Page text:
Any type of implants (silicone, titanium, metal fillings) on any part of the body, absorb microbial toxins on their surface. In certain individuals, even though you may not have an infection or an infection is dormant, your body is still fighting as if you were dealing with an infection because of all of these toxins gathered on the surface of the silicone.

The only way to bring the whole inflammatory reaction down is to remove the implants. Even those with saline breast implants are at risk because the breast shell is still made of silicone, which causes the problem.

While breast implants can be removed in entirety, sometimes it is not possible to remove the entire capsule that surrounds the implant due to risks of tearing chest muscles and incurring more damage. In the cases where the capsule is left in place, toxins can still form on the capsule, but the area is much smaller and could potentially be managed by detox protocols.

Diffusion of silicone occurs when silicone bleeds through the silicone shell into the surrounding tissues.

When bleeding occurs, it is almost impossible to resolve completely because the silicone has impregnated soft tissues. In these cases, the goal is to remove the majority of the silicone by removing the implants; thereby decreasing the surface area where toxins gather.

Things to consider before breast explantation

A question we often get is how long will it take to recover?

Improvement is varied, but not immediate in most patients. Some patients report improvement in as little as a month up to 12 months or more after explantation.

A Dutch study found that among 52 women who had their implants removed, 36 (69%) reported that they felt better, and 9 of the 36 reported that their symptoms were gone. A meta-analysis, which is a type of study that combines the results from several studies, found that on average, 3 out of 4 women who removed their silicone breast implants saw improvement in their symptoms.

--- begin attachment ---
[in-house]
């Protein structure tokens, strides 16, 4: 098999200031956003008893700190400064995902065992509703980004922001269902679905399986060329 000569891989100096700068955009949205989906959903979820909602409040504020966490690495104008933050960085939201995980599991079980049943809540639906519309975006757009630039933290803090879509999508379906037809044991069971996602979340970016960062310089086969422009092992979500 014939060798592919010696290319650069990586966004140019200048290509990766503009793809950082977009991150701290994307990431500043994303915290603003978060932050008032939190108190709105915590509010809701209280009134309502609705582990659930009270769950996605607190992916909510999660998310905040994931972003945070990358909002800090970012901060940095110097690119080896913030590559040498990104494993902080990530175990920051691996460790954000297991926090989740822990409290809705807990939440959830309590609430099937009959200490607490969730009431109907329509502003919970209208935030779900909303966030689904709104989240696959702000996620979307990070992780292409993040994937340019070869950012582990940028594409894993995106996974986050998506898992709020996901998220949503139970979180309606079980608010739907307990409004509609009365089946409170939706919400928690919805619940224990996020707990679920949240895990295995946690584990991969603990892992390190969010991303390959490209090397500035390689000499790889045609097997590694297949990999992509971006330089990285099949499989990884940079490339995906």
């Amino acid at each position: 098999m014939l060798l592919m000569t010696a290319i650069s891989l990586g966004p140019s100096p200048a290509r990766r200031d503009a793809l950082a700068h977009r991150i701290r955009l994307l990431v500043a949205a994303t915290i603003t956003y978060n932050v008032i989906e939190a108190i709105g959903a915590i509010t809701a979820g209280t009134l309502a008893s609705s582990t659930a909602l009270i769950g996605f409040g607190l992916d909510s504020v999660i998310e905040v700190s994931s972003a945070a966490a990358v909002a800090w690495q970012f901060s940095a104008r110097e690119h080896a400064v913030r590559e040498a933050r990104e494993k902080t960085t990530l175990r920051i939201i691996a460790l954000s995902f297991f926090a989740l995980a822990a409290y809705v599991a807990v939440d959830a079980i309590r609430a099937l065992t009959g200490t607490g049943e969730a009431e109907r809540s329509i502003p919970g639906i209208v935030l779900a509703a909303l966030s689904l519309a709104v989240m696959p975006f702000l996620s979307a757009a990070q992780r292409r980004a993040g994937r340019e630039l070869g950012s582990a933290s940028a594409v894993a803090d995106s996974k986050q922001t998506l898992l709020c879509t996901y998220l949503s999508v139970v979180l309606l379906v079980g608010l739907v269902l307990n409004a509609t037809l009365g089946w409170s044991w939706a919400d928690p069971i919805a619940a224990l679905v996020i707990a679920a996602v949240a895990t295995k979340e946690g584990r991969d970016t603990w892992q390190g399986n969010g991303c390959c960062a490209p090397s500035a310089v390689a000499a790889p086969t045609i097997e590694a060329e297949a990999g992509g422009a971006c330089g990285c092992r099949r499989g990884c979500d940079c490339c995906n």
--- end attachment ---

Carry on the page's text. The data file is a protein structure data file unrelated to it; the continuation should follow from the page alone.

If you have ANY underlying infection, you need to get this under control first before explantation. We strongly recommend having bloodwork done to verify that any infection is not active before proceeding.

One woman’s story of explantation

The following video is a story from one of our patients who two years after receiving breast implants, she started experiencing neck pain. Her symptoms continued to increase until she was taking pain killers and anti-nausea medication every day for eight months.

She had underlying Lyme disease that needed to be dealt with before her explantation. Even after her bloodwork came back clear of infection, she was still not feeling well. She attributed her malaise to her breast implants and wanted an explantation.

One month after explanation, she is no longer on pain and anti-nausea medications. She contributes this to having her breasts and all foreign materials removed from her body.

She speaks openly about her decision to remove her implants, how that has affected her self esteem, and what still scares her going forward.

Controversy in the industry

The relationship between silicone implants and ASIA syndrome from breast implants has generally been refuted by consistent evidence from large-scale studies.

However, ASIA criteria were only defined in 2011, and few studies have been done since this time.

Most recently in September 2018, a study published in the Annals of Surgery  examined the data from 100,000 people who had implants and concluded that “Compared with normative data, silicone implants are associated with higher rates of Sjogren syndrome (Standardized incidence ratio [SIR]8.14), scleroderma (SIR 7.00), rheumatoid arthritis (SIR5.96), stillbirth (SIR4.50), and melanoma (SIR3.71).”

The Food and Drug Administration disagrees with the outcomes of this study stating that there were “significant shortcomings” with the “study methodology, inconsistencies with the data, and potential sources of bias.” Also adding that “the agency continues to believe that the weight of the currently available scientific evidence does not conclusively demonstrate an association between breast implants and connective tissue diseases."

“Silicone implants are associated with an increased risk of certain rare harms…long-term safety and implant-related outcomes should inform patient and surgeon decision-making when selecting implants”.

Future studies that generate long-term data on a wider scale should help clarify the association between silicone and autoimmunity. However; anecdotally, there are thousands of women who detail their severe medical issues after receiving breast implants—their personal stories and more public awareness are hard to ignore. Associations need to be further analyzed with patient-level data to provide conclusive evidence.

If you already have an autoimmune disease, breast implants could make your symptoms worse. If autoimmune disease runs in your family, you may be at increased risk of developing ASIA Syndrome from breast implants.